I hadn’t expected a new paper on KIC 8462852 quite this fast, but hard on the heels of yesterday’s article on the star comes “KIC 8462852 Faded at an Average Rate of 0.165±0.013 Magnitudes Per Century From 1890 To 1989,” from Bradley Schaefer (Louisiana State University). Schaefer takes a hard look at this F3 main sequence star in the original Kepler field not only via the Kepler data but by using a collection of roughly 500,000 sky photographs in the archives of Harvard College Observatory, covering the period from 1890 to 1989.

The Harvard collection is vast, but Schaefer could take advantage of a program called Digital Access to a Sky Century@Harvard (DASCH), which has currently digitized about 15 percent of the archives. Fortunately for us, this 15 percent covers all the plates containing the Cygnus/Lyra starfield, which is what the Kepler instrument focused on. Some 1581 of these plates cover the region of sky where KIC 8462852 is found. What Schaefer discovers is a secular dimming at an average rate of 0.165±0.013 magnitudes per century. For the period in question, ending in the late 1980s, KIC 8462852 has faded by 0.193±0.030 mag. From the paper:

The KIC 8462852 light curve from 1890 to 1989 shows a highly significant secular trend in fading over 100 years, with this being completely unprecedented for any F-type main sequence star. Such stars should be very stable in brightness, with evolution making for changes only on time scales of many millions of years. So the Harvard data alone prove that KIC 8462852 has unique and large-amplitude photometric variations.

That’s useful information, especially given the possible objection to the Kepler findings that they might be traceable to a problem with the Kepler spacecraft itself. Evidently not:

Previously, the only evidence that KIC 8462852 was unusual in any way was a few dips in magnitude as observed by one satellite, so inevitably we have to wonder whether the whole story is just some problem with Kepler. Boyajian et al. (2015) had already made a convincing case that the dips were not caused by any data or analysis artifacts, and their case is strong. Nevertheless, it is comforting to know from two independent sources that KIC 8462852 is displaying unique and inexplicable photometric variations.

As Schaefer notes, KIC 8462852 can now be seen to show two unique episodes involving dimming — the dips described here yesterday for the Kepler spacecraft, and the fading in the Harvard data. The assumption that both come from the same cause is reasonable, as it would be hard to see how the same star could experience two distinct mechanisms that make its starlight dim by amounts like these. The timescales of the dimming obviously vary, and the assumption would be that if the day-long dips are caused by circumstellar dust, then the much longer fading that Schaefer has detected would be caused by the same mechanism.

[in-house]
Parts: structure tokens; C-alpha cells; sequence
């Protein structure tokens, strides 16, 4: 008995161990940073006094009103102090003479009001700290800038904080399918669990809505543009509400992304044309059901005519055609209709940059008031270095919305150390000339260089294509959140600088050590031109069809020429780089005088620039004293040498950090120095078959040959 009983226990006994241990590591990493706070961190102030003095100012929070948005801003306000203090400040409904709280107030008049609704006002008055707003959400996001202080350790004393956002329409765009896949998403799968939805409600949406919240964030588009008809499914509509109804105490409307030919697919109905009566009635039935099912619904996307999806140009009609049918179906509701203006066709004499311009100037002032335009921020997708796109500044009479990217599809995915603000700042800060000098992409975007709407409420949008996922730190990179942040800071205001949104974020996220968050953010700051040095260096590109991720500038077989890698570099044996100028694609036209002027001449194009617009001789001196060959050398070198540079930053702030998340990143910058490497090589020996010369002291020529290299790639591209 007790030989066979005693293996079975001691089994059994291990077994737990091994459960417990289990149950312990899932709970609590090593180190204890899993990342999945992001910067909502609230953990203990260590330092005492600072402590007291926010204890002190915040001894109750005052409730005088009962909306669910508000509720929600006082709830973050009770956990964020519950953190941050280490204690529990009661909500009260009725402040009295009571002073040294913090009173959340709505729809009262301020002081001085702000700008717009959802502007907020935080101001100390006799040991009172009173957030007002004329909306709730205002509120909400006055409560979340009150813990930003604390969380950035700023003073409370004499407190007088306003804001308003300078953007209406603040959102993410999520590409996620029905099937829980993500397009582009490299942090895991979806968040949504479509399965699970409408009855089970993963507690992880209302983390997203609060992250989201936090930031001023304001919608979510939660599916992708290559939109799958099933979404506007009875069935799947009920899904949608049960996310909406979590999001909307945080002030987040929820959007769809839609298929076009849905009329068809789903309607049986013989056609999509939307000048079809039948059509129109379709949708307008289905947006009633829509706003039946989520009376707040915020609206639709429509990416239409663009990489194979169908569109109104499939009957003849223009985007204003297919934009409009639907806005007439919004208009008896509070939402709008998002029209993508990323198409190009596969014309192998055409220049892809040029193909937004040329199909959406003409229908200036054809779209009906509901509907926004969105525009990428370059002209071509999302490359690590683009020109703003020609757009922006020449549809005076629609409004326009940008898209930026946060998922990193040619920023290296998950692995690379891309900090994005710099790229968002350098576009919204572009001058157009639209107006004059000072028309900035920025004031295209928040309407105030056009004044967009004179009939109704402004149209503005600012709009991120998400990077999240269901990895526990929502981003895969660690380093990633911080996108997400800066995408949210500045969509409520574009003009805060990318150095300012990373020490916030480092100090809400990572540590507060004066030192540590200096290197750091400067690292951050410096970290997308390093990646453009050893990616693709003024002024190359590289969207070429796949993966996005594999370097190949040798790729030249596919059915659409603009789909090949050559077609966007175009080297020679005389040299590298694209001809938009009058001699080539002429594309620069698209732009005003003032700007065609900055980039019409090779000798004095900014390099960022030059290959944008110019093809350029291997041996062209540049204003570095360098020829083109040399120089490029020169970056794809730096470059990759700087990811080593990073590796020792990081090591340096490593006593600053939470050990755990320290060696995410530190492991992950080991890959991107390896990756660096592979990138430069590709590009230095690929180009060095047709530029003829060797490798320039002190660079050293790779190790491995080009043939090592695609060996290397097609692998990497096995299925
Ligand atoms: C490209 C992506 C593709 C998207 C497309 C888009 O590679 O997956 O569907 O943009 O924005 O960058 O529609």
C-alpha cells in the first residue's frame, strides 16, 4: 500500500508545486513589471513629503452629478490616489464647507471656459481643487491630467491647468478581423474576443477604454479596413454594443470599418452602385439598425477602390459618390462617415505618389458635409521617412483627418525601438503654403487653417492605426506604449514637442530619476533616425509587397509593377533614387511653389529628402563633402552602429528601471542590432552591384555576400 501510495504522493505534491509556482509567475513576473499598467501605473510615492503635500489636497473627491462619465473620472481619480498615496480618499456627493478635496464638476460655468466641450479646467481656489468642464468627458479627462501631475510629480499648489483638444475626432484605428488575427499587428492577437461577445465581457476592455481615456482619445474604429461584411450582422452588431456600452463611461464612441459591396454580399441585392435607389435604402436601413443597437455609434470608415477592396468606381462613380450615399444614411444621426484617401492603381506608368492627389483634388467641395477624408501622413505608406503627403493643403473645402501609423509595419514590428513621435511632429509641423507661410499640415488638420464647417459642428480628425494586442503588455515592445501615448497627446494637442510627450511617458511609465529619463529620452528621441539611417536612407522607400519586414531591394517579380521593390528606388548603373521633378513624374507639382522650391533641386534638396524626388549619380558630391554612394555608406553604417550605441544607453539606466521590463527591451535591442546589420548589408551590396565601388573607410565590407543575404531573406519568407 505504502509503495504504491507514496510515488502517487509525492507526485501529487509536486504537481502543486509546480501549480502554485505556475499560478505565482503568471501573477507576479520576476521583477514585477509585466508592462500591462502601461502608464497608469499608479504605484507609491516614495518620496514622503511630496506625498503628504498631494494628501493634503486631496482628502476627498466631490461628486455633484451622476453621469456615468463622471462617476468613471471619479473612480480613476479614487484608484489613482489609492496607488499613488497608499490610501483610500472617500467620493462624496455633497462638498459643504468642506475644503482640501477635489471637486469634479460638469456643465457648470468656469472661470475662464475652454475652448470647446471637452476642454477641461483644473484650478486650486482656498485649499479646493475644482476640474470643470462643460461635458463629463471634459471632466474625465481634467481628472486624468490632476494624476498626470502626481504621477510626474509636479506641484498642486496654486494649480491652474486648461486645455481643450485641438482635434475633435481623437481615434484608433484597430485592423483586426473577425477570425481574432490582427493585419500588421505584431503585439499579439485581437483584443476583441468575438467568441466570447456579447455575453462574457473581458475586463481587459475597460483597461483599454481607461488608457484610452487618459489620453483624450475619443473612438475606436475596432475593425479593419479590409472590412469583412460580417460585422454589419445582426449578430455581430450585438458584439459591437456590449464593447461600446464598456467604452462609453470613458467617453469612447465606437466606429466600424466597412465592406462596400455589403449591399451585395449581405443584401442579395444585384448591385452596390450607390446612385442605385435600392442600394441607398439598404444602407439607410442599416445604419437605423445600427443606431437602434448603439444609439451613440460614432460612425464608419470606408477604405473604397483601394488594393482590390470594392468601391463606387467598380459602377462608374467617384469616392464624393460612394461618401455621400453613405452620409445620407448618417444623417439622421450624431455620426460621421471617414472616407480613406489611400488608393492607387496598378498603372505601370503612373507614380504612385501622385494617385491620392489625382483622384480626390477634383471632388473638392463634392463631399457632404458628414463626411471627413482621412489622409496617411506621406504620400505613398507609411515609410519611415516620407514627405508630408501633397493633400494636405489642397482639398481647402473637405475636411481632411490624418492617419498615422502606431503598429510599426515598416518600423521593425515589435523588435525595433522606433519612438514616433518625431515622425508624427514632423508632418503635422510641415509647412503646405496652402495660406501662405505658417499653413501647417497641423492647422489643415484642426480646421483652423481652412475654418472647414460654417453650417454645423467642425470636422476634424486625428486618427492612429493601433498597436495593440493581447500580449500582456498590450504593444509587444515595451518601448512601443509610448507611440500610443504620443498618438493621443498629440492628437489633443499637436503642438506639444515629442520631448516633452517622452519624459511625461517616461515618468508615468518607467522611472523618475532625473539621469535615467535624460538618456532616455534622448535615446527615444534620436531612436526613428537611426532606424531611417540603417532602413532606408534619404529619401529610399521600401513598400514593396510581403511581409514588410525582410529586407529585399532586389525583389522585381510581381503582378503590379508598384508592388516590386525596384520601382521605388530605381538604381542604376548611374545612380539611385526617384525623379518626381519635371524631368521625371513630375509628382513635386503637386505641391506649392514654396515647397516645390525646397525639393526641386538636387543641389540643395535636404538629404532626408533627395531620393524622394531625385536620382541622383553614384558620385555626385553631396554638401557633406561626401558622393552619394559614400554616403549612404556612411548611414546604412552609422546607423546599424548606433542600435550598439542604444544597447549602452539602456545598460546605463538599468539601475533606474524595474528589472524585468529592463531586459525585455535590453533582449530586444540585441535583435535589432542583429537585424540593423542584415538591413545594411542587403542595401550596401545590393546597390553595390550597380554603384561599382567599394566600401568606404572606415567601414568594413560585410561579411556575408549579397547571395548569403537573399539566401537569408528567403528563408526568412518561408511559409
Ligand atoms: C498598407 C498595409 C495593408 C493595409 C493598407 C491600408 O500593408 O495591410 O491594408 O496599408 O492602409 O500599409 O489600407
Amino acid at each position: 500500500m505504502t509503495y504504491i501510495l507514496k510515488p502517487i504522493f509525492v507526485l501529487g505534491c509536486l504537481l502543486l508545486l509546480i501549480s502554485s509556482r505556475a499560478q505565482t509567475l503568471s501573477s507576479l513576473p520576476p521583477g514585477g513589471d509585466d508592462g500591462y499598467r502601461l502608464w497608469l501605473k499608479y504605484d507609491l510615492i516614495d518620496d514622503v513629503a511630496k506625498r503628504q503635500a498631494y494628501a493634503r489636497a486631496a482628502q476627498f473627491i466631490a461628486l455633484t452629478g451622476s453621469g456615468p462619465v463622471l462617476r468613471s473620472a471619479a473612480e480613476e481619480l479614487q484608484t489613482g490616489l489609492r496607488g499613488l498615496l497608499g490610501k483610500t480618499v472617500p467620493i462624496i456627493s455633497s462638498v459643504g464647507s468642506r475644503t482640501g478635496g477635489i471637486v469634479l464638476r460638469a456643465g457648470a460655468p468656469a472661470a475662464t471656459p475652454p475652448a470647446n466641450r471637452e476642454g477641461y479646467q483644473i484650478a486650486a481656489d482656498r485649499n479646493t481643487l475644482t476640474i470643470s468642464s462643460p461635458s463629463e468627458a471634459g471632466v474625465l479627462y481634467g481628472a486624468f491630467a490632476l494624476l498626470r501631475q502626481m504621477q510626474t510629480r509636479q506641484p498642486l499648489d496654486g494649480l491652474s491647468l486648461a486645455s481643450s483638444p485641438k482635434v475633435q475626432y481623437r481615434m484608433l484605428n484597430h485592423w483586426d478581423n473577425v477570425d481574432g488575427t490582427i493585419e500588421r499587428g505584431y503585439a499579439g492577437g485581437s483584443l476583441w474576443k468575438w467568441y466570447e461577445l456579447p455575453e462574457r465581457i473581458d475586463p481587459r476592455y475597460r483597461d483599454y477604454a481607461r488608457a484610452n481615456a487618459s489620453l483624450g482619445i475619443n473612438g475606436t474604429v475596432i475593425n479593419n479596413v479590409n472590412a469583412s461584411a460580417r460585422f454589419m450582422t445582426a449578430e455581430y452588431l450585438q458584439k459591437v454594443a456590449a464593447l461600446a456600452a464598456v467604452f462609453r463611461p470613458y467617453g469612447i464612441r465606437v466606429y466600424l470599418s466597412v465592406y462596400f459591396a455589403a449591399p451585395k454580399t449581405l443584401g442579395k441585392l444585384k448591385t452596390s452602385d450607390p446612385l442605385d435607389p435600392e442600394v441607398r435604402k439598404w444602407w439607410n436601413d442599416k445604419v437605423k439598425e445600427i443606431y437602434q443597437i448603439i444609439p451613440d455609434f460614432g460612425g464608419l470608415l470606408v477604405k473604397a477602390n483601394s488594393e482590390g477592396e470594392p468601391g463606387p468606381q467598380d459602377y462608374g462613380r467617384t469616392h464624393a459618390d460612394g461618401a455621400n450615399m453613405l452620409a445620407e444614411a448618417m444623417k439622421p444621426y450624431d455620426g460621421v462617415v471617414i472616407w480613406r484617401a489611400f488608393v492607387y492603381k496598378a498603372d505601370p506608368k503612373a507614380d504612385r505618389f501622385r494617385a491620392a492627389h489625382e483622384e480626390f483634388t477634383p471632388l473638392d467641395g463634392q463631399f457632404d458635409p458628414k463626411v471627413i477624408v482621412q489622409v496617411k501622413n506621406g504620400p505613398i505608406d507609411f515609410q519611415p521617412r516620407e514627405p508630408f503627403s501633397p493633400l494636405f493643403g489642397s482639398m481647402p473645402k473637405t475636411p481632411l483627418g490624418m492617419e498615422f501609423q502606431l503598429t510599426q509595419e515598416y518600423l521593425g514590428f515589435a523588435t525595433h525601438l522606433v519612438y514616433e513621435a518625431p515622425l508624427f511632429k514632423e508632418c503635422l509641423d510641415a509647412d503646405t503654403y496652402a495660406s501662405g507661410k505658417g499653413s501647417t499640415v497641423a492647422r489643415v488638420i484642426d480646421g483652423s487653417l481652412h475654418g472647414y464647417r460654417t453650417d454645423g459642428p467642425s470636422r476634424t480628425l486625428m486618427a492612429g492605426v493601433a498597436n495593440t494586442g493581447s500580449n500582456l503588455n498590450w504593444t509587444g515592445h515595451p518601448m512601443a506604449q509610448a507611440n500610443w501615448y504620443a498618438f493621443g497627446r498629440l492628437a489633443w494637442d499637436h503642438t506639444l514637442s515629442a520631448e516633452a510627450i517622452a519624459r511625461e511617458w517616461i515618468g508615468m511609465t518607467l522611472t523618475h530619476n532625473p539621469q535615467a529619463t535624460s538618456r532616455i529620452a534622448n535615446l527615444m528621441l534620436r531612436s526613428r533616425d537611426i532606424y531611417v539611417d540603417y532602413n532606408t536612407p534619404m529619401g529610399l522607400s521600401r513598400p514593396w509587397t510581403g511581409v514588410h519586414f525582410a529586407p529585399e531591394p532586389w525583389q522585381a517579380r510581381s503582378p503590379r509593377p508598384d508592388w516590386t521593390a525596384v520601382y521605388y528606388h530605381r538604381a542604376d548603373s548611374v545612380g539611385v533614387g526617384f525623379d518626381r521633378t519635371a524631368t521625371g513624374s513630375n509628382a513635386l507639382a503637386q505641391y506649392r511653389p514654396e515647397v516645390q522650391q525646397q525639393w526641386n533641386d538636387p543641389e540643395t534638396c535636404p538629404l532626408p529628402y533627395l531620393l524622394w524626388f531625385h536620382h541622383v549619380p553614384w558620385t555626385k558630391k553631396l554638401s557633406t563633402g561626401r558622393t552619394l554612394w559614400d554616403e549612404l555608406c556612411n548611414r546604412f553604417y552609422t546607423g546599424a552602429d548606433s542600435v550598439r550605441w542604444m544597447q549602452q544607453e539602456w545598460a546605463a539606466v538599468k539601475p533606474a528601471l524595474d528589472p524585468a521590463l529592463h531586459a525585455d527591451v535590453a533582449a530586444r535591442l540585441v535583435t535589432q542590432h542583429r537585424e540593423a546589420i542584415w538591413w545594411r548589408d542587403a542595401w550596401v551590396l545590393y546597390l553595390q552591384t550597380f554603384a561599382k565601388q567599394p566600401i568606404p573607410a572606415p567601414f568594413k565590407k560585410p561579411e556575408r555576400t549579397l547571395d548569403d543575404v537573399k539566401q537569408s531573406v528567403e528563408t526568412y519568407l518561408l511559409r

Image: KIC 8462852 as photographed from Aguadilla, Puerto Rico by Efraín Morales, of the Astronomical Society of the Caribbean (SAC).

Thus we come to the comet hypothesis as a way of explaining the KIC 8462852 light curves. Incorporating the fading Schaefer has discovered, a cometary solution would require some mind-boggling numbers, as derived in the paper. From the summary:

With 36 giant-comets required to make the one 20% Kepler dip, and all of these along one orbit, we would need 648,000 giant-comets to create the century-long fading. For these 200 km diameter giant-comets having a density of 1 gm cm?3, each will have a mass of 4 × 1021 gm, and the total will have a mass of 0.4 M?. This can be compared to the largest known comet in our own Solar System (Comet Hale-Bopp) with a diameter of 60 km. This can also be compared to the entire mass of the Kuiper Belt at around 0.1 M? (Gladman et al. 2001). I do not see how it is possible for something like 648,000 giant-comets to exist around one star, nor to have their orbits orchestrated so as to all pass in front of the star within the last century. So I take this century-long dimming as a strong argument against the comet-family hypothesis to explain the Kepler dips.

If Schaefer’s work holds up, the cometary hypothesis to explain KIC 8462852 is deeply compromised. We seem to be looking at the author calls “an ongoing process with continuous effects” around the star. Moreover, it is a process that requires 104 to 107 times as much dust as would be required for the deepest of the Kepler light dips. And you can see in the quotation above Schaefer’s estimate for the number of giant comets this would require, all of them having to pass in front of the star in the last century.

The paper is Schaefer, “KIC 8462852 Faded at an Average Rate of 0.165+-0.013 Magnitudes Per Century From 1890 To 1989,” submitted to Astrophysical Journal Letters (abstract).